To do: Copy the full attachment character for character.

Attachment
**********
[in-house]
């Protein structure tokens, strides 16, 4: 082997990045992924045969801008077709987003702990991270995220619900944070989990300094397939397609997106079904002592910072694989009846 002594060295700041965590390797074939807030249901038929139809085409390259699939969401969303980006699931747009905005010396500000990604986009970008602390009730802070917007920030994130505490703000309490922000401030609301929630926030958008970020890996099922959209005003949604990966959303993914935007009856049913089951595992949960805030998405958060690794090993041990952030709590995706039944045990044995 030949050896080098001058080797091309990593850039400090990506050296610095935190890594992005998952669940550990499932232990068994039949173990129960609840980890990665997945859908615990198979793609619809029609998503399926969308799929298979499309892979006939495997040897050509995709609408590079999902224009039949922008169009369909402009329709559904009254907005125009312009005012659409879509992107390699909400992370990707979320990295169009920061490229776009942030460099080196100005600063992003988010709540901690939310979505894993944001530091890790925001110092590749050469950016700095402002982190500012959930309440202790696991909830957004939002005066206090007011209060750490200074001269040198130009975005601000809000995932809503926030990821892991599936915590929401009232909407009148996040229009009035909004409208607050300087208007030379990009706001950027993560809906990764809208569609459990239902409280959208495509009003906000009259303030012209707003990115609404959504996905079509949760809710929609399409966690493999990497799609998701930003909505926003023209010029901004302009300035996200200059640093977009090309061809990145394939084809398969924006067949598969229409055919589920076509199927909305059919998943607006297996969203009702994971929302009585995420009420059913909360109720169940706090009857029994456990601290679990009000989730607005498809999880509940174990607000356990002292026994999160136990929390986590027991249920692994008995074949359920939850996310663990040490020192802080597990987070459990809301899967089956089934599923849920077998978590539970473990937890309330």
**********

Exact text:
[in-house]
């Protein structure tokens, strides 16, 4: 082997990045992924045969801008077709987003702990991270995220619900944070989990300094397939397609997106079904002592910072694989009846 002594060295700041965590390797074939807030249901038929139809085409390259699939969401969303980006699931747009905005010396500000990604986009970008602390009730802070917007920030994130505490703000309490922000401030609301929630926030958008970020890996099922959209005003949604990966959303993914935007009856049913089951595992949960805030998405958060690794090993041990952030709590995706039944045990044995 030949050896080098001058080797091309990593850039400090990506050296610095935190890594992005998952669940550990499932232990068994039949173990129960609840980890990665997945859908615990198979793609619809029609998503399926969308799929298979499309892979006939495997040897050509995709609408590079999902224009039949922008169009369909402009329709559904009254907005125009312009005012659409879509992107390699909400992370990707979320990295169009920061490229776009942030460099080196100005600063992003988010709540901690939310979505894993944001530091890790925001110092590749050469950016700095402002982190500012959930309440202790696991909830957004939002005066206090007011209060750490200074001269040198130009975005601000809000995932809503926030990821892991599936915590929401009232909407009148996040229009009035909004409208607050300087208007030379990009706001950027993560809906990764809208569609459990239902409280959208495509009003906000009259303030012209707003990115609404959504996905079509949760809710929609399409966690493999990497799609998701930003909505926003023209010029901004302009300035996200200059640093977009090309061809990145394939084809398969924006067949598969229409055919589920076509199927909305059919998943607006297996969203009702994971929302009585995420009420059913909360109720169940706090009857029994456990601290679990009000989730607005498809999880509940174990607000356990002292026994999160136990929390986590027991249920692994008995074949359920939850996310663990040490020192802080597990987070459990809301899967089956089934599923849920077998978590539970473990937890309330």